While most have acknowledged Coach Walker’s ability to stop the run-of-the-mill 2 back, 2 tight ends types of offenses, a lot has been said about Coach Walker’s supposed inability to stop the spread.The truth is Walker’s turnaround on defense has been done in spite of a lack of talent. Bruce Feldman, in an article where he named DeWayne Walker the 6th most intriguing assistant in college football, had this to say about Walker and the talent that he works with:
One of the most respected scheme guys in the country, Walker did wonders for a UCLA defense that had been awful till he got there. One coach I spoke with said it’s amazing what he does, given how “very average” the talent that he has to work with. The downside is it may be hard for some administrators to hire a guy who just came off a floundering program (see Jon Tenuta).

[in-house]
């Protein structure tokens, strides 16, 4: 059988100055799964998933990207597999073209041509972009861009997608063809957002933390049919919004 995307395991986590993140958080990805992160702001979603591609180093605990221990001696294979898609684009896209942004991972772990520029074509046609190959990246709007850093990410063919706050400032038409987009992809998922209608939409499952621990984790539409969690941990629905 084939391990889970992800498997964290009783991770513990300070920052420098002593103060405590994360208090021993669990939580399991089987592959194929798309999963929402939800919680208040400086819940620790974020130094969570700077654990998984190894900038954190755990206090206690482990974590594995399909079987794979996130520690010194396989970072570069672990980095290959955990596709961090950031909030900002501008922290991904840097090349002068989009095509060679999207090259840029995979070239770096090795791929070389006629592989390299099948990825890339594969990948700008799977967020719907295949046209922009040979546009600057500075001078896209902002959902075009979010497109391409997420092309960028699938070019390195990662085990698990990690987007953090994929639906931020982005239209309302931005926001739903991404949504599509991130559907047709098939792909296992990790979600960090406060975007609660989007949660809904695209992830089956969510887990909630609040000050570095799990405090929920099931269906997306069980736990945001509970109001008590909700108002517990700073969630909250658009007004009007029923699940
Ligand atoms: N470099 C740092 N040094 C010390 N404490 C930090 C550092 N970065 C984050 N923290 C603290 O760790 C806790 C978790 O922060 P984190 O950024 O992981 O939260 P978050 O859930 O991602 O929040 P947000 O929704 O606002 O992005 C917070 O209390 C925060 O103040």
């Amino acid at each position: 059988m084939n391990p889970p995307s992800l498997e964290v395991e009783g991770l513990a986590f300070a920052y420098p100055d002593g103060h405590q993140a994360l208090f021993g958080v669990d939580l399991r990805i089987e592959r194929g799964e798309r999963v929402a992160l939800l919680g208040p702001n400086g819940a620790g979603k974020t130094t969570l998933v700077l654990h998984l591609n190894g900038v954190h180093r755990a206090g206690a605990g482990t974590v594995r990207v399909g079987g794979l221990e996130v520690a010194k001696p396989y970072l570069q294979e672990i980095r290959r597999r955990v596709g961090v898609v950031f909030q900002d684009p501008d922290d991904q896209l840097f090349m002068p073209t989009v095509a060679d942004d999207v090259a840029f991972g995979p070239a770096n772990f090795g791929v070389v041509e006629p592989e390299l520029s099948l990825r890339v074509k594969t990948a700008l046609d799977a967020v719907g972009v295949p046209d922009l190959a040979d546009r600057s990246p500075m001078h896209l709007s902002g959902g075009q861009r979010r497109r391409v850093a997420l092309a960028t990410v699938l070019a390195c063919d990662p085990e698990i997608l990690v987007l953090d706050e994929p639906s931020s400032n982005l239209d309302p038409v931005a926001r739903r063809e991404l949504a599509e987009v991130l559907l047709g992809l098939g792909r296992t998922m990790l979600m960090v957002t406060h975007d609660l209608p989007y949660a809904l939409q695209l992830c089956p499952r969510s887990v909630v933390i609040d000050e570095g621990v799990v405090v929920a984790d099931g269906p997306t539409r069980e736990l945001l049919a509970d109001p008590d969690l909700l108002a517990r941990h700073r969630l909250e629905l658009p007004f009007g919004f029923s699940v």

The truth is, that anyone that knows ANYTHING about the spread understands that you need depth and talent at all levels to handle the spread. That’s why its currently the the rage in college football. If you can’t pressure with 4 and cover with 7, if your linebackers lack coverage ability, and if your corners can’t handle being out on an island, any good spread will find the weakness and exploit it.Walker came into UCLA with the ability to scheme the spread, but hasn’t had the talent to fully stop it. He has however stopped many spread offenses. In 2006, Utah, Rice, Cal, and Arizona all ran spreads or had elements of the spread. In 2007, UCLA actually did a pretty good job against Utah until the floodgates were opened in the 4th quarter. The same thing happened at WSU. That brings up an important point in itself. Hey folks, when you’re offense is as pathetic as UCLA’s and the defense has to go out over and over again after a 3 and out, the defense is going to A) get tired and B) lose morale, especially if the game is already in hand. Anyone who ignores this just ain’t telling the whole truth. Finishing with 2007, UCLA did stop Oregon’s (though without Dennis Dixon) and Cal’s spreads. Arizona was also, in my opinion, a glaring example of a talent issue, not a scheme issue.Also, we can’t bring up the talent issues without mentioning recruiting. As stated before, Walker is a fantastic recruiter and has recruited the defensive side of the ball to take care of these problems in the near future.Akeem Ayers, Courtney Viney, Donovan Carter, Patrick Larimore, Uona Kaveinga, Steve Sloan, Rahim Moore, Anthony Dye, Aaron Hester, E.J. Woods, possibly Robert Golden. Brian Price. Folks, those are ELITE talents that Walker will use to stop the spread. Once he has all the bases covered, UCLA’ll be known as a spread-stopping machine. I guarantee it. Again, we have to remember the following points. 1) Walker is dealing with a lack of talent, in general, and does not have the talent to stop good spread offenses. Apparently, neither does the rest of the country.2) Walker has still done a great job stopping conventional offenses.3) Walker has shown the ability to recruit the talent UCLA needs to stop the spread and will stop the spread once all the pieces are place. It’s as simple as that.